Tiny nuclear reactors could spring up across Britain by 2030, report says

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The government's nuclear strategy took a hit after Hitachi pulled out of the Wylfa project (Source: Getty)

There could be hundreds of tiny nuclear reactors around the world by the end of the next decade and they may bring major economic benefits to the UK, a government-funded study has found.


So-called micro nuclear reactors (MNRs) typically produce up to 30 megawatts of energy, around the same as ten wind turbines.

Read more: Hitachi pulls out of £16bn UK nuclear plant project

A report commissioned by the Department for Business, Energy and Industrial Strategy (Beis) found that the fledgeling technology could tap into a 2,850 megawatt global market by around 2030.

The small reactors are cheaper and more flexible than traditional nuclear sites, and more reliable than renewables such as wind or solar, which rely on the weather.


They could provide energy for remote communities, military bases and desalination plants.

However, the largest market would likely be as backup generators to regular nuclear plants, the report by Nuvia, WSP and Atomic Acquisitions, found.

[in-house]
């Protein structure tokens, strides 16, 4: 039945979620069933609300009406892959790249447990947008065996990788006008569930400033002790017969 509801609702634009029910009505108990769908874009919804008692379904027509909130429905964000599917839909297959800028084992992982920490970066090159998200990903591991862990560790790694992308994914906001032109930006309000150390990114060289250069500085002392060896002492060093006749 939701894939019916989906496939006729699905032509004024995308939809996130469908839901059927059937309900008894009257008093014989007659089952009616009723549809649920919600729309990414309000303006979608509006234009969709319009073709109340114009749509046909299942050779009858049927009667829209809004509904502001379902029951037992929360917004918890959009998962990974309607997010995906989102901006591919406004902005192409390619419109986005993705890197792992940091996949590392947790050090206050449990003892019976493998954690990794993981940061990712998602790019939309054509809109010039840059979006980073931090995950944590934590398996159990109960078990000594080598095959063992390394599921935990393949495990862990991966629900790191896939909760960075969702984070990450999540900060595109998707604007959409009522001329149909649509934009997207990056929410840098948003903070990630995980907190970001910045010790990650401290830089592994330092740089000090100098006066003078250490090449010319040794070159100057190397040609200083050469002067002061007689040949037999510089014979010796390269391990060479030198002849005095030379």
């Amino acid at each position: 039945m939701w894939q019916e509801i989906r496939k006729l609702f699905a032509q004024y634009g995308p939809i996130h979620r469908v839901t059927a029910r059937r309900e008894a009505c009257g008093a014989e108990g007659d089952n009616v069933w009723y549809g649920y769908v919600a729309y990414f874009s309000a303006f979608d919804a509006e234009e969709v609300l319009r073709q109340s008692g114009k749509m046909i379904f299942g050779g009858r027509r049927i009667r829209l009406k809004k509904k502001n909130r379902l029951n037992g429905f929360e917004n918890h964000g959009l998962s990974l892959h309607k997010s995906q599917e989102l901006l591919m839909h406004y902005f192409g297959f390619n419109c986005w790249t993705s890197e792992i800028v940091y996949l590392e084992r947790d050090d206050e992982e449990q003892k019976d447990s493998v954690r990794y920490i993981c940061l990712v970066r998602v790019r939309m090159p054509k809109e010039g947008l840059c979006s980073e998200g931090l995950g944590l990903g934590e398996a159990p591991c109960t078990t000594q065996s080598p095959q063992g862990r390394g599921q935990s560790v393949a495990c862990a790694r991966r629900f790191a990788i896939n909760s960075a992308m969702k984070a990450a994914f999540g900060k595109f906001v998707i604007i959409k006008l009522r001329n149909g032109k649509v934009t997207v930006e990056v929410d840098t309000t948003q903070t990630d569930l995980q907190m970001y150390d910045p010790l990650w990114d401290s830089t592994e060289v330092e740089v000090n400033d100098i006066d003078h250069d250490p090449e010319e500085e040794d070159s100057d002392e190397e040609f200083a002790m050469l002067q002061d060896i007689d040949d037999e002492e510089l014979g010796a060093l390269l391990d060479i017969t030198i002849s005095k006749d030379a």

However the consultants warned that regulation and public concerns could hamper the technology’s future.

“The political environment and level of commitment in relation to MNRs is uncertain. There is a high risk that commitment may change before industry has the chance to develop competitive products in the long term,” the report said.

Meanwhile projects could be stalled by expensive requirements from regulators.

But if the challenges are overcome, the technology could boost the economy.

“The UK may be able to utilise and grow its existing nuclear knowledge and supply chain into a new product line. Growing the economic benefit from high value added jobs and manufacture and leveraging existing intellectual and physical assets,” it said.

Read more: MPs launch inquiry into government energy policy after nuclear setback

The government has had to go back to the drawing board in recent months after both Hitachi and Toshiba pulled out of plans for nuclear reactors.

It comes as wind power is becoming cheaper, and looks set to account for a third of Britain's energy needs by 2030, according to government forecasts.